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The Treasury of Read-Alouds

FOLK & FAIRY TALES page 1 of 1

Jim's Favorite Fairy Tale Parodies
  • Betsy Red Hoodie by Gail Carson Levine
  • Beware of Boys by Tony Blundell
  • Cinderelly by Frances Minters
  • Cindy Ellen: A Wild Western Cinderella
    by Susan Lowell
  • The Cowboy and the Black-eyed Pea  
    by Tony Johnson
  • Folklore and Fairy Tale Funnies edited
    by A. Spiegelman and F. Mouly, (comic bk)
  • The Giant and the Beanstalk
    by Diane Stanley
  • The Gingerbread Girl by Lisa Campbell Ernst
  • Goldie and the Three Bears
    by Diane Stanley
  • Goldilocks Returns by Lisa Campbell Ernst
  • I Am So Strong by Mario Ramos
  • I Was a Rat by Philip Pullman
  • Jim and the Beanstalk by Raymond Briggs
  • Kate and the Beanstalk
    by Mary Pope Osborne
  • Little Red Riding Hood: A Newfangled Prairie Tale by Lisa C. Ernst
  • The Paper Bag Princess
    by Robert Munsch
  • The Principal’s New Clothes
    by Stephanie Calmenson
  • Rumpelstiltskin’s Daughter
    by Diane Stanley
  • Sleeping Ugly by Jane Yolen
  • Somebody and the Three Blairs
    by Marilyn Tolhurst
  • The Three Little Rigs
    by David Gordon
  • The Three Little Wolves and the Big Bad Pig by Eugene Trivizas
  • The True Story of the Three Little Pigs
    by John Scieszka
  • The Ugly Truckling by David Gordon
  • The Wolf Who Cried Boy
  • by Rob Hartman
  • The Wolf’s Story by Toby Forward


Mightier Than the Sword: World Folktales for Strong Boys

Collected and told by Jane Yolen     Gr. 3-6       100 pages        Harcourt, 2003

Folktale expert Jane Yolen offers fourteen tales from around the world, each demonstrating that male heroes can overcome adversity by using their wits instead of their swords.

The People Could Fly: American Black Folktales

by Virginia Hamilton; Leo and Diane Dillon, illus.        Gr. 3–6        174 pages         Knopf, 1985

Rich with rhythm, energy, and humor, these twenty-four stories were kept alive by slave tellers and include Bruh Rabbit, Gullah, and freedom-trail adventures. Related books: Tales of Uncle Remus, retold by Julius Lester.


Adapted by Paul O. Zelinsky        Gr. 1-4        32 pages         Dutton, 1997

Of all the fairy tale picture books in the marketplace, this is perhaps the most lushly illustrated and thus deserving its Caldecott Medal. Borrowing from both the Grimms and previous versions from France and Italy, Zelinsky’s retelling might make it the best of all, especially when coupled with his Italian Renaissance oil illustrations of the fair damsel locked in the tower by the evil sorceress. No other illustrator has captured as many Caldecott honors as Zelinksy, including runner-up awards for: Hansel and Gretel: Rumpelstiltskin; and Swamp Angel.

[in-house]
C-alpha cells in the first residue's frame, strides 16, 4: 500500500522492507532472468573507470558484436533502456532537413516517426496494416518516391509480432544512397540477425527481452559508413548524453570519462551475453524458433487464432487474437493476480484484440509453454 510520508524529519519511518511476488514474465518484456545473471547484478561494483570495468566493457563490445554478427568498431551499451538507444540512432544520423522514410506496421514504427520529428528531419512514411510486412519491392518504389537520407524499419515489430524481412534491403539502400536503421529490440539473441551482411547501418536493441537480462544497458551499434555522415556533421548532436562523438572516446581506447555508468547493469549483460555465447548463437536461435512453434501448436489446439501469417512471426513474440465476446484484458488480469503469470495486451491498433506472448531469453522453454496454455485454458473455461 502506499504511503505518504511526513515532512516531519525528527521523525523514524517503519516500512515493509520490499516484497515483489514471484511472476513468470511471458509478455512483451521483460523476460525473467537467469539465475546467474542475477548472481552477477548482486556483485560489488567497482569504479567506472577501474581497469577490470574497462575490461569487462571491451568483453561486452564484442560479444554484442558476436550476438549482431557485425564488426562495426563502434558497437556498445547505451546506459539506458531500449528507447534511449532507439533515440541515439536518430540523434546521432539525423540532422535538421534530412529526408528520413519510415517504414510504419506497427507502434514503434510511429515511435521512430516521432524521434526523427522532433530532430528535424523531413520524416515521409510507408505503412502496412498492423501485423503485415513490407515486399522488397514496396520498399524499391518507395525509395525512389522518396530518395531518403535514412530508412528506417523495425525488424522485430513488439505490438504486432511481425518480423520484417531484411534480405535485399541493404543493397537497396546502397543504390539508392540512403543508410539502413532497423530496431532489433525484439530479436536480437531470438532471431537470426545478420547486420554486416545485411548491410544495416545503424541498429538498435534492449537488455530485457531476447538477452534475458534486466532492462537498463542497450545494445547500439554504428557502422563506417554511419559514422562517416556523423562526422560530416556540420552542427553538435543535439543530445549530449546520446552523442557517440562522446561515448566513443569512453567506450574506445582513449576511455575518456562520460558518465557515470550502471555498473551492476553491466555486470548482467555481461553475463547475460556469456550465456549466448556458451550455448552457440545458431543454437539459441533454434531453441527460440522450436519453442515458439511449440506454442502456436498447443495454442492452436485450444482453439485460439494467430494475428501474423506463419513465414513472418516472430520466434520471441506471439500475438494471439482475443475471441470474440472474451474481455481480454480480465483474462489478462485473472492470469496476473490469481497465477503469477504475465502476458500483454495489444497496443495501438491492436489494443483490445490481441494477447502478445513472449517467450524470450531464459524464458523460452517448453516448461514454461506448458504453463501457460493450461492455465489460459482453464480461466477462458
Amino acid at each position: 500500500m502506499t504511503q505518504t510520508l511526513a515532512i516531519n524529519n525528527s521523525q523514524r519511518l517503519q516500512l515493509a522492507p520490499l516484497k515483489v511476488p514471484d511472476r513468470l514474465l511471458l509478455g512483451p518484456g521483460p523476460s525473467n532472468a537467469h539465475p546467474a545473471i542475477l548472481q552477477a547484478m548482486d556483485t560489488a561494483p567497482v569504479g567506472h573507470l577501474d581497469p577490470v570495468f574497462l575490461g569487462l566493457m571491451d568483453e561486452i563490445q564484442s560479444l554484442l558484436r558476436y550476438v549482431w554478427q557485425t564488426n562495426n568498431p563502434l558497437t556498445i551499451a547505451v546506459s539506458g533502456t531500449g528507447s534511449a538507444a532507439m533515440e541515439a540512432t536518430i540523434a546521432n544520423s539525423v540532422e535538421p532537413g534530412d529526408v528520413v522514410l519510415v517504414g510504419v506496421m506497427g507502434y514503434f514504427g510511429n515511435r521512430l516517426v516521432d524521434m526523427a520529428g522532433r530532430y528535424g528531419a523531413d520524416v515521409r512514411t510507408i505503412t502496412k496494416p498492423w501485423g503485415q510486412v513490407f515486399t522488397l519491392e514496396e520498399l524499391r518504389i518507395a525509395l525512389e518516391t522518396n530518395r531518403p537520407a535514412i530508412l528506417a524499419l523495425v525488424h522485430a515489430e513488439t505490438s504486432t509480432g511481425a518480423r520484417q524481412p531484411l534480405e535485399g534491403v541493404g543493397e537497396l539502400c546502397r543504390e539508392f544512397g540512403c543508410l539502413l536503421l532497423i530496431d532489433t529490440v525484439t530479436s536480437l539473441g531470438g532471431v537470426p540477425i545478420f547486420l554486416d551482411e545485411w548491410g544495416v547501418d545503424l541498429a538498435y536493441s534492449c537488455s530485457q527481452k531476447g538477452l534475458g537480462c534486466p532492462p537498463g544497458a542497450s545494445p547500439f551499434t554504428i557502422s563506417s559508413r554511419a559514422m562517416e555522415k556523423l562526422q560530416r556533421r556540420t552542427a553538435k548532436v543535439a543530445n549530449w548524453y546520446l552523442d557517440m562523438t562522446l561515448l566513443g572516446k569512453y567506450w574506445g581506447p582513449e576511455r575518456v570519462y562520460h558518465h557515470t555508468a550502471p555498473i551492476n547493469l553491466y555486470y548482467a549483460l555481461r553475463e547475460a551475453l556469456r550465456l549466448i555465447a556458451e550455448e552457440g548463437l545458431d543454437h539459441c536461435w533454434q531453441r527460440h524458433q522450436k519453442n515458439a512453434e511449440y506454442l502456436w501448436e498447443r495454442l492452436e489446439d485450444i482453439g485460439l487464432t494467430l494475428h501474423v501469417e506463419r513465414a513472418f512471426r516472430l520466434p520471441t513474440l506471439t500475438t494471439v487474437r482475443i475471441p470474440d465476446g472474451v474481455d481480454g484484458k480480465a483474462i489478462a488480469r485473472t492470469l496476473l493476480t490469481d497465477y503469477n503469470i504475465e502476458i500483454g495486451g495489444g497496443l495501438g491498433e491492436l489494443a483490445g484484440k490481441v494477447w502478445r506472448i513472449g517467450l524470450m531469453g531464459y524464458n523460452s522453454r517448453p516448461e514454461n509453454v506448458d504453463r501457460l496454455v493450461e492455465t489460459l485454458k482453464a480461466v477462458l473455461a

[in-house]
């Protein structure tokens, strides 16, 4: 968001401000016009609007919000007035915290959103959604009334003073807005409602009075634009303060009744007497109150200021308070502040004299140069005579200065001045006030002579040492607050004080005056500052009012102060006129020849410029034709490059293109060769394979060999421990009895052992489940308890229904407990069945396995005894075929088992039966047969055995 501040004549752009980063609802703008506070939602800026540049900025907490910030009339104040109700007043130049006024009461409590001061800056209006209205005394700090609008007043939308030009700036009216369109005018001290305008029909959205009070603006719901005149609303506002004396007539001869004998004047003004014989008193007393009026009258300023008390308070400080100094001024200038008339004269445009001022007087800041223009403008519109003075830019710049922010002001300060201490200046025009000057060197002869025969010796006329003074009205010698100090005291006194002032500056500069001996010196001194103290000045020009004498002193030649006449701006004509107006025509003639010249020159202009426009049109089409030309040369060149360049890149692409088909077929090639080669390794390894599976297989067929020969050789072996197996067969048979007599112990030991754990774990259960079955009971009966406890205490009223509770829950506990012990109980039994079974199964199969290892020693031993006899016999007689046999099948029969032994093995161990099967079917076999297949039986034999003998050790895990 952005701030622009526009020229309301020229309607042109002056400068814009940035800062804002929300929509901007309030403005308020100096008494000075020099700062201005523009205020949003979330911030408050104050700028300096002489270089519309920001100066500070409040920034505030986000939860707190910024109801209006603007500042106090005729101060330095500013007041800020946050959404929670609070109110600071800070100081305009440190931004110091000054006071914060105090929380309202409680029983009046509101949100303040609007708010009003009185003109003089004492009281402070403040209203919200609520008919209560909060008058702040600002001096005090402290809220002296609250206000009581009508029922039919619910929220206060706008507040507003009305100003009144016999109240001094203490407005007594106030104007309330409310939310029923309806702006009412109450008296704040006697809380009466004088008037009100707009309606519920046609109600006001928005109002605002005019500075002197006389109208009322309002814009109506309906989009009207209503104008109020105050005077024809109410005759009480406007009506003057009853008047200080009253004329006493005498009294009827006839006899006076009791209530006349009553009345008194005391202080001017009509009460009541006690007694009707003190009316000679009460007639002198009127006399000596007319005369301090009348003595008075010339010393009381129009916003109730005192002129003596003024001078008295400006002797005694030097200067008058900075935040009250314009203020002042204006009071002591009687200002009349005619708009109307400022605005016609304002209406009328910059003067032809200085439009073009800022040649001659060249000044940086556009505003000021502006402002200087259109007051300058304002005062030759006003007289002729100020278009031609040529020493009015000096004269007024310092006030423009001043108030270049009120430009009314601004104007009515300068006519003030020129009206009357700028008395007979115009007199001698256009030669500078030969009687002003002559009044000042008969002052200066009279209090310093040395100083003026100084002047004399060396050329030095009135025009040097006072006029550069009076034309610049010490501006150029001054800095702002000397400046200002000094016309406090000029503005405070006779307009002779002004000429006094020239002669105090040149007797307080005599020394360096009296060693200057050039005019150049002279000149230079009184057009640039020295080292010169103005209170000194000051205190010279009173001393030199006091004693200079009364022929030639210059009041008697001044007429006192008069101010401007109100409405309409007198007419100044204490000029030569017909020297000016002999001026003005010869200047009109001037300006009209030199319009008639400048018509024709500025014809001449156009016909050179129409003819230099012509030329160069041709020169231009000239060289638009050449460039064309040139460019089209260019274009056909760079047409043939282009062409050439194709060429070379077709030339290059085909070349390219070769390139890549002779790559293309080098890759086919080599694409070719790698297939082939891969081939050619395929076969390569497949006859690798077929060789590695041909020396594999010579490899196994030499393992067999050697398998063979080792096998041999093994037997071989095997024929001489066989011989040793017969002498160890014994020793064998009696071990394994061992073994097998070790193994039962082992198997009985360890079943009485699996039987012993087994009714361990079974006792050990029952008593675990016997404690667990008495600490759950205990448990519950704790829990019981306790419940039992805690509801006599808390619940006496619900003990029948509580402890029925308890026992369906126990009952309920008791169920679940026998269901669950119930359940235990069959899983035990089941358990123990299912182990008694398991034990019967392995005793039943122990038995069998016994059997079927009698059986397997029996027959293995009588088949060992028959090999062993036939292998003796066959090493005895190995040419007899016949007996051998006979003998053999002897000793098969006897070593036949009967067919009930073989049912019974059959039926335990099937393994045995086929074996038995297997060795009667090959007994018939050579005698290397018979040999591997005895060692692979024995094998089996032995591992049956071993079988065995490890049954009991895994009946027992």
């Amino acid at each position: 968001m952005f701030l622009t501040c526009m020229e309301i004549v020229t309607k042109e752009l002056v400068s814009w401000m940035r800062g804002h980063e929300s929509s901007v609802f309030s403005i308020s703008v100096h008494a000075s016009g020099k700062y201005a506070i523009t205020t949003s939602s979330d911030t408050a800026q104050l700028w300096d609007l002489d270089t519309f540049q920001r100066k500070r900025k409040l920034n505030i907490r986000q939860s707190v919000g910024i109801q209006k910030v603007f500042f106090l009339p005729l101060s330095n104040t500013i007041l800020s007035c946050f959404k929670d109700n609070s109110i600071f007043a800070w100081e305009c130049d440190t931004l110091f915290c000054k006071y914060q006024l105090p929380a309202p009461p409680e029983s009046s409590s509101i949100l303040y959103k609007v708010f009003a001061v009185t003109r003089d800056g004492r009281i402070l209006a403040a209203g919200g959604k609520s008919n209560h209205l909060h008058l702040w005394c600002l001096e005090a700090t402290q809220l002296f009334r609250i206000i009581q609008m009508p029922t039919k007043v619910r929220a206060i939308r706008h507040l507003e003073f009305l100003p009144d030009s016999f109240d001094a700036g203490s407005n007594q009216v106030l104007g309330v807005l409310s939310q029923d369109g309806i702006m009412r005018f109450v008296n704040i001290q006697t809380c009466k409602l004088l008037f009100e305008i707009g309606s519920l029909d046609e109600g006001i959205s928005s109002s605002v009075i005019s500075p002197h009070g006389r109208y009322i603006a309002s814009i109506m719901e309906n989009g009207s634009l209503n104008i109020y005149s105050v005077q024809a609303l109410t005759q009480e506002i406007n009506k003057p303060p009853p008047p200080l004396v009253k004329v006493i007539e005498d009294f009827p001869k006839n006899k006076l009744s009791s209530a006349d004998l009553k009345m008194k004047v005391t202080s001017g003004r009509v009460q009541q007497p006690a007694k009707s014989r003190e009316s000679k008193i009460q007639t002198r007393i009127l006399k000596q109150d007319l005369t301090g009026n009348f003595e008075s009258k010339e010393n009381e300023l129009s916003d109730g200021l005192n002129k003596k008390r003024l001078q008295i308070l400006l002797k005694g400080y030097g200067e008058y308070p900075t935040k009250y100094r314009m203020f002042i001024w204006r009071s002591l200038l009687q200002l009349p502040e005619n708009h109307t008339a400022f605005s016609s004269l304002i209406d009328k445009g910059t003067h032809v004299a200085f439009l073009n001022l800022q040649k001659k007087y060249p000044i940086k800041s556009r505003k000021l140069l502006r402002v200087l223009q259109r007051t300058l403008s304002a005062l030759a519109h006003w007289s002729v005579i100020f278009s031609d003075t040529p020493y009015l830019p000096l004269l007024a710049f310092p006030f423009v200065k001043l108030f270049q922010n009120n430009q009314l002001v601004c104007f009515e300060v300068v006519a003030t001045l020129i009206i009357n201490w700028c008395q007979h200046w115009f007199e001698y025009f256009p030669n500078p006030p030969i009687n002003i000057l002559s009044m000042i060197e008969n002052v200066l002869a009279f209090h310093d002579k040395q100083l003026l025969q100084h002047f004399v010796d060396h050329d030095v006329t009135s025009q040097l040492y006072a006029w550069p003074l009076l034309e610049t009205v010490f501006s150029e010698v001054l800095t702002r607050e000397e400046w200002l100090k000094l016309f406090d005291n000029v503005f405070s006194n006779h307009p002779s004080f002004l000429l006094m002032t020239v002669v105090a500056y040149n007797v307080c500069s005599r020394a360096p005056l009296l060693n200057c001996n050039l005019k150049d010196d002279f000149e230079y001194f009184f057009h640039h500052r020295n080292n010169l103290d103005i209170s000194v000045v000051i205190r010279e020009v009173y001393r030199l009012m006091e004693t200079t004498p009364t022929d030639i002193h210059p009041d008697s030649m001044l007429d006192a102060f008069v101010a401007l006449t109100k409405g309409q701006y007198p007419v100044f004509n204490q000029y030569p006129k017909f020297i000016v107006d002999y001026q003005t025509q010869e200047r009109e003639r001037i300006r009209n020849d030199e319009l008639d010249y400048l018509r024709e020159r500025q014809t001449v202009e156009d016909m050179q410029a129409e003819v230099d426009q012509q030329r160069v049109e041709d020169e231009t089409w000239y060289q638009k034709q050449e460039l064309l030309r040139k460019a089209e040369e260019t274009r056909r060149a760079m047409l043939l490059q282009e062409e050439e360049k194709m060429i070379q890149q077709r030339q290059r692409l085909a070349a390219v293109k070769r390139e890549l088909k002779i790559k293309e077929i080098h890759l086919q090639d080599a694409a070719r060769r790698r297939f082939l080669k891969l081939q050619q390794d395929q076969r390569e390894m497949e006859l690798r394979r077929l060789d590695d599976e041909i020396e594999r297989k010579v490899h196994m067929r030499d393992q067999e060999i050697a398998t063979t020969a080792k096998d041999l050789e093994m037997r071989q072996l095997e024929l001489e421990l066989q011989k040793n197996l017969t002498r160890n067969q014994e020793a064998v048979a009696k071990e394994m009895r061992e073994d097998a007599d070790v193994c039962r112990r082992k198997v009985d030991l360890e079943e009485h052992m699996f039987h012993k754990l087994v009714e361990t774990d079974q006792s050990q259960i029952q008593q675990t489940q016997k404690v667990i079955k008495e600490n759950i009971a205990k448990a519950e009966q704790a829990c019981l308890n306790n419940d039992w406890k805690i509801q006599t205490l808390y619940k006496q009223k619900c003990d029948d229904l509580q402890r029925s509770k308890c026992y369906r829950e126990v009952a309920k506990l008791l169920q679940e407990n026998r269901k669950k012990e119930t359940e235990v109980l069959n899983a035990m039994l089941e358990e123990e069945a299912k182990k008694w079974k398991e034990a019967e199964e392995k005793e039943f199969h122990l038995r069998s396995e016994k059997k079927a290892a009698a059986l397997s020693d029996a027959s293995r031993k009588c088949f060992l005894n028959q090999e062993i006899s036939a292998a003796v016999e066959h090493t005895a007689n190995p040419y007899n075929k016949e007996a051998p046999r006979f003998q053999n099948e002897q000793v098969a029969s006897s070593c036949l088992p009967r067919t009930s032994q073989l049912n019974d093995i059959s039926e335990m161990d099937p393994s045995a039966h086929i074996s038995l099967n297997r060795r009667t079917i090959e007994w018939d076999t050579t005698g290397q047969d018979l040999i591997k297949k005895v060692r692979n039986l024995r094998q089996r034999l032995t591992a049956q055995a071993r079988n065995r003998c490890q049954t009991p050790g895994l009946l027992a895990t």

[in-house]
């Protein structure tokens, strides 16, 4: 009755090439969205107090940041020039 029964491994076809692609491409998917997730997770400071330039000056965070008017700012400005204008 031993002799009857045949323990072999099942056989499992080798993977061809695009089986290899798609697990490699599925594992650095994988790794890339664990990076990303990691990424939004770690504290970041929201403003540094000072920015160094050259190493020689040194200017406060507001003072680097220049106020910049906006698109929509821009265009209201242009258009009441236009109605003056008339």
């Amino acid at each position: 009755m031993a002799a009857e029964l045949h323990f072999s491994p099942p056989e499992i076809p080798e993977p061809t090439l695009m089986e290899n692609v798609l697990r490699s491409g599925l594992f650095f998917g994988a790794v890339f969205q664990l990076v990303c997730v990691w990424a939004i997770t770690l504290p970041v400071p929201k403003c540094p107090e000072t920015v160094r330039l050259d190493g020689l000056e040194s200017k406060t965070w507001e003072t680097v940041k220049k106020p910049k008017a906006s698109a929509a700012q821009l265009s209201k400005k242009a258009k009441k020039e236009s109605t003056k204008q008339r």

Red Ridin’ in the Hood and Other Cuentos

by Patricia Santos Marcantonio; Renato Alacao, illus.         Gr. 4 and up        181 pages        Farrar, 2005

When the author was growing up as a Mexican American in Colorado, she loved the traditional fairy tales but mourned the absence of Latino culture in the tales. She solved that problem by writing these 11 versions as though they were set in the barrio itself. The title story, “Red Ridin’ in the Hood,” has a contemporary urban-Latino setting; Roja’s mother has dispatched her with food for her ill grandmother, along with instructions to wear the new red dress her abuelita (grandmother) made for her, take the bus, and avoid Forest Avenue. Instead, the daughter saves the bus fare and travels down Forest Avenue where a brown low-rider Chevy begins to follow her. While very well written, these tales are closer to Grimms’ versions than Disney, and the illustrations are not for the meek. My personal favorite was “Juan and the Pinto Bean Stalk,” in which the irresponsible Juan (Jack) is wearing baggy pants and a bandanna and wants to do nothing but watch TV.

Treasured Classics

Illustrated by Michael Hague     Gr. K-2     132 pages    Chronicle, 2011

Here are fourteen classic fairy tales, with the retelling kept to less than six pages and coupled with lavish illustrations. These is more intended to familiarize children with the likes of Cinderella, The Gingerbread Man, Jack and the Beanstalk, etc. and are not scholarly tellings.

Picture Books:  p.1   p.2   p.3
Short Novels :  p.1   p.2   p.3
  Novels:  p.1   p.2   p.3   p.4 Anthologies:  p.1 Fairy & Folk Tales :  p.1  Poetry:  p.1

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